Travel writing sample: Airport arrivals are hell

08th September 2011
Nothing is worse than arriving at a strange airport in a foreign country after a lengthy flight. I seem to always make a complete hash of it, and subsequently get off to a holiday start that is very much less than memorable.

My latest fiasco was in Kolkata, India, earlier this year.

Prior to leaving for India, I had booked all accommodation on the internet and organised airport pick-ups - with the exception of Kolkata, where we were staying a 200-year-old hotel called The Fairlawn operated by an elderly English woman, Mrs Violet Smith. Previous Fairlawn guests had been Sting, and actors Julie Christie, Patrick Swayze and Felicity Kendal, as well as a number of noteworthy poets and writers.

When I emailed Violet and asked for an airport pick-up she replied with a brief four word email: “Get a prepaid taxi.”

So, after arriving at Kolkata Airport at 11.30 pm after an long flight from Adelaide and going through immigration and customs formalities, we found the prepaid taxi desk, and told the man behind the counter we needed a taxi to the Fairlawn Hotel.

We paid our money and he handed us a voucher, saying: “Give this to a yellow taxi out there.” He pointed lazily through the main doors.

With that, we wearily made our way out into the midnight heat with our luggage trolly and were immediately pounced on by about six young men, as I spluttered: “we need a yellow taxi.”

“Yes sir, yes sir, we have a yellow taxi,” they chorused excitedly, grabbing our bags and making off towards a darkened section of the airport car park about 100 metres away where I could vaguely make out a lonely yellow taxi.

“This is wrong, darling,” my wife said gently…”the real yellow ones are over there.” She pointed to a group of about a dozen yellow cabs clearly visible under flood lighting.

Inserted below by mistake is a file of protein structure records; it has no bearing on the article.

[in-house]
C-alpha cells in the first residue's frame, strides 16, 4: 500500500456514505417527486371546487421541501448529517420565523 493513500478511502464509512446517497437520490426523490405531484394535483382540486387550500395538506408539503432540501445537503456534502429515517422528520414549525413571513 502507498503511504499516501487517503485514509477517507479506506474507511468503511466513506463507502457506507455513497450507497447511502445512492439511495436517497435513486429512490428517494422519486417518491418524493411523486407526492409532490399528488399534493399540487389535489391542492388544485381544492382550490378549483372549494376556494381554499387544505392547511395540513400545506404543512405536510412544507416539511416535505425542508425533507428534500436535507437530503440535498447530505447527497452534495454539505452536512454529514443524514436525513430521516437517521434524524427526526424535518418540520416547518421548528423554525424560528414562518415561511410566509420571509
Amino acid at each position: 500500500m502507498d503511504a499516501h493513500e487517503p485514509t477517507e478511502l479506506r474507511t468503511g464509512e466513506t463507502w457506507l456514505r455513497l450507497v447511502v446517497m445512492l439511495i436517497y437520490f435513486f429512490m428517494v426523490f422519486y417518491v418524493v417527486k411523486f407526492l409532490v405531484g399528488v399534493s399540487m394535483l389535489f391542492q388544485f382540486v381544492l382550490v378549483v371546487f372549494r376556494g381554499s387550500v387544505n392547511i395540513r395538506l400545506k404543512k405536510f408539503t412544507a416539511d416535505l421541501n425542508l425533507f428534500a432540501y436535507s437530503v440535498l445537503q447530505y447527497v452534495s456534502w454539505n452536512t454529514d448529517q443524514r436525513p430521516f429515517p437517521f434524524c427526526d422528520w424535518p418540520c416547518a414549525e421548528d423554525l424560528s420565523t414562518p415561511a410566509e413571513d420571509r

“No,” I said, pointing to the taxi we were heading for about 100 yards away. “See? That one is yellow.”

I was right, in a sense. It was indeed yellow but, sadly, I didn’t fully realise my error until our luggage was in the boot and we were seated in the back of a very grimy and rundown hand-painted yellow heap of motorised junk.

When I handed the driver the taxi voucher, he stared blankly at me and screeched: “No! No good! Only take money!”

Thus begun a brief but ferociously heated argument that quickly ended when we were unceremoniously bundled out of the cab and our luggage was hurled to the ground as the group of young men swore at us in Hindi. He revved the heap of junk’s engine, threw the taxi voucher at me and disappeared into the darkness.

My wife simply glared at me and walked haughtily towards the bank of floodlit genuine yellow taxis muttering that I was a fool. I followed gloomily, and under my breath cursed my stupidity.

The prepaid cab was not much better, but at least the driver accepted the voucher and we arrived safely at the Fairlawn after a hair-raising drive at breakneck speed through the darkened back streets of Kolkata at 12.30 am.

The incident reminded me of when I had arrived at London’s Heathrow in 35 years earlier as a bright eyed and bushy tailed young Australian fresh from the safety and sanctuary of Adelaide.

No-one had told me about the green and red doors in the customs hall, and I blithely made the mistake of wandering through the red door.

I must have been the first idiot to deliberately or accidentally go through the red door for weeks, as I was leapt upon more than enthusiastically by an over zealous customs man.

“What do you have to declare,” he rasped authoritatively.

Well hell, I’d never flown internationally before, was exceedingly ‘green’ and had no idea what I had to declare.

“That I’m from Australia?” I declared hopefully.

He stared icily at me and told me not to be funny - then proceeded to spend almost an hour going through all my bags with all the fervor and enthusiasm of a latter day Sherlock Holmes about to crack open a big crime. This was followed by numerous suspiciously asked questions about why I was visiting and whether I intended working.